Profit warnings, auditor disputes and delistings involving Chinese companies trading on foreign exchanges are fueling investor distrust, wiping out valuations and poisoning the market for new listings.
The 180 Chinese firms that went public in New York, Hong Kong and on other global exchanges since the start of 2010 are trading on average 21 percent below their offer prices, according to data compiled by Bloomberg. The MSCI World Index has gained 10 percent in the same period, while the 407 initial public offerings in the U.S. since the beginning of that year have advanced on average 4.4 percent.
The disclosures caused Hong Kong’s Financial Reporting Council to announce April 11 that it had identified 13 Chinese companies in need of close monitoring. The agency, which investigates auditing and reporting irregularities of publicly traded companies, declined to name them.
More than a quarter of the 56 Chinese firms that raised a combined $32 billion in Hong Kong in 2010, including cellulose producer Sateri Holdings Ltd. and manganese-mining company Citic Dameng Holdings Ltd., have lowered forecasts, saying they expected “significant” or “substantial” declines in revenue.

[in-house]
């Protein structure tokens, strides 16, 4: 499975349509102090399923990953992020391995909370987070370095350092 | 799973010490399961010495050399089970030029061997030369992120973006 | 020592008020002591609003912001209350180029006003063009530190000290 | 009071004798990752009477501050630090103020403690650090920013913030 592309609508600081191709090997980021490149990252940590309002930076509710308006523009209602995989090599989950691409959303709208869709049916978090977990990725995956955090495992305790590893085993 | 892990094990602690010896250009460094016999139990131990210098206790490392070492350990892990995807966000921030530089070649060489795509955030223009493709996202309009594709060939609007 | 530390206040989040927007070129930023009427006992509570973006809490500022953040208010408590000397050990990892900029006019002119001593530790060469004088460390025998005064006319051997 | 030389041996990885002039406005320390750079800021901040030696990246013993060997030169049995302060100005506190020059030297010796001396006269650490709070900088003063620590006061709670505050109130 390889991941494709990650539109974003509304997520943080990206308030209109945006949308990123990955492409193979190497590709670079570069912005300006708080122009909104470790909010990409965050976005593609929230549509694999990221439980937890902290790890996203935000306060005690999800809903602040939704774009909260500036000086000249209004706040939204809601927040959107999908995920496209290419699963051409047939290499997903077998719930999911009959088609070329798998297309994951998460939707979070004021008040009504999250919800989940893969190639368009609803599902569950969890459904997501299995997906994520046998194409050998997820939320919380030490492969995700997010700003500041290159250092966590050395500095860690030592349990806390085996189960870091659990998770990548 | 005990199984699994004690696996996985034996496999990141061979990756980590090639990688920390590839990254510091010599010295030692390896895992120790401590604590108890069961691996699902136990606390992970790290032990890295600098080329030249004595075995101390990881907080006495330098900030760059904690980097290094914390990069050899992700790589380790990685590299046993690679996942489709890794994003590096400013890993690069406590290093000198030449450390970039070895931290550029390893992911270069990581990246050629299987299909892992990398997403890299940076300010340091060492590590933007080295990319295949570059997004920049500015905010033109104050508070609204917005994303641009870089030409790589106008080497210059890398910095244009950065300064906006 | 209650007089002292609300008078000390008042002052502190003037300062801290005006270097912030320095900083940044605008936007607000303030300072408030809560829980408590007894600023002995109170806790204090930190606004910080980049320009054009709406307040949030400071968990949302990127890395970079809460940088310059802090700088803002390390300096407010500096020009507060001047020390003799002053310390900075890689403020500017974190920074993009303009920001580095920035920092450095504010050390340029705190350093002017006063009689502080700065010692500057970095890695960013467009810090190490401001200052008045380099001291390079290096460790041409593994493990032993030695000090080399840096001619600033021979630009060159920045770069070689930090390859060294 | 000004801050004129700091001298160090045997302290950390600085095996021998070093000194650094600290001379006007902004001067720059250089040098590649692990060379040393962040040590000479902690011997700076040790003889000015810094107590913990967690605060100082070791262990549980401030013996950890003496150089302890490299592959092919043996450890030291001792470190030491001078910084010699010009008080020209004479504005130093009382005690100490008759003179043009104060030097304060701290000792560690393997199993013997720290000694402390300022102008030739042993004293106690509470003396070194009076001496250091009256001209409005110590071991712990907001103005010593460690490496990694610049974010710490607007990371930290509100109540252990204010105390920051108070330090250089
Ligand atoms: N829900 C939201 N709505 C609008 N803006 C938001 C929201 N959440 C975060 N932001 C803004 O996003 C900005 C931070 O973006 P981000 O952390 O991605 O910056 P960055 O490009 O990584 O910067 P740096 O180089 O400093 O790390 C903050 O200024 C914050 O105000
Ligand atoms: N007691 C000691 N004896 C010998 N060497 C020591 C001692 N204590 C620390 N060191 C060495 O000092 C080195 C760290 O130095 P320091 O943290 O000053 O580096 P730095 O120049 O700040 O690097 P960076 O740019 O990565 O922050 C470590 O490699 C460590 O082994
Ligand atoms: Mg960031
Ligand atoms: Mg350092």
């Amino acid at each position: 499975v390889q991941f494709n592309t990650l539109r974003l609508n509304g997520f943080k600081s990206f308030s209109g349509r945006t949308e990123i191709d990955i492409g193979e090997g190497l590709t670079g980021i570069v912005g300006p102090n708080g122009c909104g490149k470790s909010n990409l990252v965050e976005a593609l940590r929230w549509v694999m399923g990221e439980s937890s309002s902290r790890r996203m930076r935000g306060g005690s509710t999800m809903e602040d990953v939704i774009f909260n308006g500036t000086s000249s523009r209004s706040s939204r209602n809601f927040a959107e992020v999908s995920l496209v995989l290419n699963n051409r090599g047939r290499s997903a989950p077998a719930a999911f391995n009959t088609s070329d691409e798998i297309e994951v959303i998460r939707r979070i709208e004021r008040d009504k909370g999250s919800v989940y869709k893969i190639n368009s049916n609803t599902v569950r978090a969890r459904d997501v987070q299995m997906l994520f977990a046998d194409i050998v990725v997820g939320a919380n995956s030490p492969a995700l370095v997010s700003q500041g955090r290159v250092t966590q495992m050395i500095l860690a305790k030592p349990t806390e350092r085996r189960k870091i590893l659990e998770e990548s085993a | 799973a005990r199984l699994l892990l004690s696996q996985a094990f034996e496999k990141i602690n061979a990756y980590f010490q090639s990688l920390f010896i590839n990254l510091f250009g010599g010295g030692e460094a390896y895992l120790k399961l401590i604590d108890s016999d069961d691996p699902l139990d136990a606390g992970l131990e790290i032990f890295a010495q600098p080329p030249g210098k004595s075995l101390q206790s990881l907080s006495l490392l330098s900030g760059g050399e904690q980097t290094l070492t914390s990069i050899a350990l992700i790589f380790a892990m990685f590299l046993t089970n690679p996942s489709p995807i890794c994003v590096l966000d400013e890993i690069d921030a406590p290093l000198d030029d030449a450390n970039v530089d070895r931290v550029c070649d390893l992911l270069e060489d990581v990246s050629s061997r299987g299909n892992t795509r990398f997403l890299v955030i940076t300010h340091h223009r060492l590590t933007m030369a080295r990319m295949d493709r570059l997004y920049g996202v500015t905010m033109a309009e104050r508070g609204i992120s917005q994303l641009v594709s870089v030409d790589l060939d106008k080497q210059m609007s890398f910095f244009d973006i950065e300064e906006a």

Chinese enterprises that completed foreign IPOs in the early 2000s have done better. The 91 companies that sold shares overseas from 2001 through 2004 and are still trading have gained on average 289 percent from their offer prices, according to data compiled by Bloomberg. That compares with the MSCI World Index’s 32 percent gain from its average in those four years.
Hong Kong’s Securities and Futures Commission may make banks arranging IPOs liable for statements in their clients’ prospectuses to prevent fraud by locally listed Chinese companies, Martin Wheatley, head of the agency at the time, said last year. The commission has inspected 17 listing sponsors since late 2009 and found deficiencies in some of their work, according to a report published by the regulator in March 2011.